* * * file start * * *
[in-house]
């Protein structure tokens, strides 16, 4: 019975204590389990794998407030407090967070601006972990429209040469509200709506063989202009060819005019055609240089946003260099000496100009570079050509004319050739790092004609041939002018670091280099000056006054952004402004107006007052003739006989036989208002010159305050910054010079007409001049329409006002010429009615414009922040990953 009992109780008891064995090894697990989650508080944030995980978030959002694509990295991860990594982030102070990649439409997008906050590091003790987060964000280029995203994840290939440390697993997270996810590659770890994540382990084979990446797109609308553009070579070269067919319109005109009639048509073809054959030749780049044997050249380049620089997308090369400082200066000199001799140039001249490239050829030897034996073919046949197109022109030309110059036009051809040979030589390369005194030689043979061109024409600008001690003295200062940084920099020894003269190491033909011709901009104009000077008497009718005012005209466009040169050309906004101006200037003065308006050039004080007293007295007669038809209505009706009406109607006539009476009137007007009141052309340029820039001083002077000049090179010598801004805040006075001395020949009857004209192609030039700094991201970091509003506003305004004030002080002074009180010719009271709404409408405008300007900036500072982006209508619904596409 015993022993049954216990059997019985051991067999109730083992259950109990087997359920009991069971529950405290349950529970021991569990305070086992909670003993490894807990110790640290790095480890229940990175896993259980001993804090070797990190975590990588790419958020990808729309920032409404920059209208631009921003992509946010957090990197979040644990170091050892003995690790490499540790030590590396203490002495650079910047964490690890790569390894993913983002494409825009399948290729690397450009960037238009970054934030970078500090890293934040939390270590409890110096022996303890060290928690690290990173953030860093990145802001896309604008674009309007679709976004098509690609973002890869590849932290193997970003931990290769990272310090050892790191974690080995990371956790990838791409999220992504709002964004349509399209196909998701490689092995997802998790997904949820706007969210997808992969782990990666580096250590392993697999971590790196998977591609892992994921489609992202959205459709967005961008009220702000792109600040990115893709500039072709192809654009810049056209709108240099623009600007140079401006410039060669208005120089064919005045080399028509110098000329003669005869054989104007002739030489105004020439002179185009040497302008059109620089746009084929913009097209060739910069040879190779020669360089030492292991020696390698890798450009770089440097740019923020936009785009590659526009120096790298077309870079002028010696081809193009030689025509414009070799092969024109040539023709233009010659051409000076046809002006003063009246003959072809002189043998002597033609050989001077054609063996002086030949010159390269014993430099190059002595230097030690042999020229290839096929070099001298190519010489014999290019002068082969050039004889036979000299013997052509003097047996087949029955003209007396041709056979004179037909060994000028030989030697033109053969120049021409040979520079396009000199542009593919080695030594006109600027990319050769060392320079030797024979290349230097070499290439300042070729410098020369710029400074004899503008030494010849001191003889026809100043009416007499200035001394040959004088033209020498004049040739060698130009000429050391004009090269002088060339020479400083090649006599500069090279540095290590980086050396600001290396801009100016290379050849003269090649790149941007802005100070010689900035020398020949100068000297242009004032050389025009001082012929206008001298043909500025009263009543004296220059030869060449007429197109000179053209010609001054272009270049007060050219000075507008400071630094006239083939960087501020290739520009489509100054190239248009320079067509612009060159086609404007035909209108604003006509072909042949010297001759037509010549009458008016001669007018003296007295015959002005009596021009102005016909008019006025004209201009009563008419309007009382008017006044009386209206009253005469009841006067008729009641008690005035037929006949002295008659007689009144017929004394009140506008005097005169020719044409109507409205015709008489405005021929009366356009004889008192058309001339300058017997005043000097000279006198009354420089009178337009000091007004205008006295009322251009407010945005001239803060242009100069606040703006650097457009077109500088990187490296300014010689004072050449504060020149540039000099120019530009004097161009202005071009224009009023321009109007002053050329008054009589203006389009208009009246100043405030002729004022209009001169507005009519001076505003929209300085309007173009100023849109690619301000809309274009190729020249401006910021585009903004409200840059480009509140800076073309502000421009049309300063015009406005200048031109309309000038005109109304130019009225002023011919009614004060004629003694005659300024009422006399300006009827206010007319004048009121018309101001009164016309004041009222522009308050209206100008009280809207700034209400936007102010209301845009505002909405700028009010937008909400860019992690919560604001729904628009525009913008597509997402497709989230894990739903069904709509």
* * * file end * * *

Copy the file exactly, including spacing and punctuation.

[in-house]
């Protein structure tokens, strides 16, 4: 019975204590389990794998407030407090967070601006972990429209040469509200709506063989202009060819005019055609240089946003260099000496100009570079050509004319050739790092004609041939002018670091280099000056006054952004402004107006007052003739006989036989208002010159305050910054010079007409001049329409006002010429009615414009922040990953 009992109780008891064995090894697990989650508080944030995980978030959002694509990295991860990594982030102070990649439409997008906050590091003790987060964000280029995203994840290939440390697993997270996810590659770890994540382990084979990446797109609308553009070579070269067919319109005109009639048509073809054959030749780049044997050249380049620089997308090369400082200066000199001799140039001249490239050829030897034996073919046949197109022109030309110059036009051809040979030589390369005194030689043979061109024409600008001690003295200062940084920099020894003269190491033909011709901009104009000077008497009718005012005209466009040169050309906004101006200037003065308006050039004080007293007295007669038809209505009706009406109607006539009476009137007007009141052309340029820039001083002077000049090179010598801004805040006075001395020949009857004209192609030039700094991201970091509003506003305004004030002080002074009180010719009271709404409408405008300007900036500072982006209508619904596409 015993022993049954216990059997019985051991067999109730083992259950109990087997359920009991069971529950405290349950529970021991569990305070086992909670003993490894807990110790640290790095480890229940990175896993259980001993804090070797990190975590990588790419958020990808729309920032409404920059209208631009921003992509946010957090990197979040644990170091050892003995690790490499540790030590590396203490002495650079910047964490690890790569390894993913983002494409825009399948290729690397450009960037238009970054934030970078500090890293934040939390270590409890110096022996303890060290928690690290990173953030860093990145802001896309604008674009309007679709976004098509690609973002890869590849932290193997970003931990290769990272310090050892790191974690080995990371956790990838791409999220992504709002964004349509399209196909998701490689092995997802998790997904949820706007969210997808992969782990990666580096250590392993697999971590790196998977591609892992994921489609992202959205459709967005961008009220702000792109600040990115893709500039072709192809654009810049056209709108240099623009600007140079401006410039060669208005120089064919005045080399028509110098000329003669005869054989104007002739030489105004020439002179185009040497302008059109620089746009084929913009097209060739910069040879190779020669360089030492292991020696390698890798450009770089440097740019923020936009785009590659526009120096790298077309870079002028010696081809193009030689025509414009070799092969024109040539023709233009010659051409000076046809002006003063009246003959072809002189043998002597033609050989001077054609063996002086030949010159390269014993430099190059002595230097030690042999020229290839096929070099001298190519010489014999290019002068082969050039004889036979000299013997052509003097047996087949029955003209007396041709056979004179037909060994000028030989030697033109053969120049021409040979520079396009000199542009593919080695030594006109600027990319050769060392320079030797024979290349230097070499290439300042070729410098020369710029400074004899503008030494010849001191003889026809100043009416007499200035001394040959004088033209020498004049040739060698130009000429050391004009090269002088060339020479400083090649006599500069090279540095290590980086050396600001290396801009100016290379050849003269090649790149941007802005100070010689900035020398020949100068000297242009004032050389025009001082012929206008001298043909500025009263009543004296220059030869060449007429197109000179053209010609001054272009270049007060050219000075507008400071630094006239083939960087501020290739520009489509100054190239248009320079067509612009060159086609404007035909209108604003006509072909042949010297001759037509010549009458008016001669007018003296007295015959002005009596021009102005016909008019006025004209201009009563008419309007009382008017006044009386209206009253005469009841006067008729009641008690005035037929006949002295008659007689009144017929004394009140506008005097005169020719044409109507409205015709008489405005021929009366356009004889008192058309001339300058017997005043000097000279006198009354420089009178337009000091007004205008006295009322251009407010945005001239803060242009100069606040703006650097457009077109500088990187490296300014010689004072050449504060020149540039000099120019530009004097161009202005071009224009009023321009109007002053050329008054009589203006389009208009009246100043405030002729004022209009001169507005009519001076505003929209300085309007173009100023849109690619301000809309274009190729020249401006910021585009903004409200840059480009509140800076073309502000421009049309300063015009406005200048031109309309000038005109109304130019009225002023011919009614004060004629003694005659300024009422006399300006009827206010007319004048009121018309101001009164016309004041009222522009308050209206100008009280809207700034209400936007102010209301845009505002909405700028009010937008909400860019992690919560604001729904628009525009913008597509997402497709989230894990739903069904709509």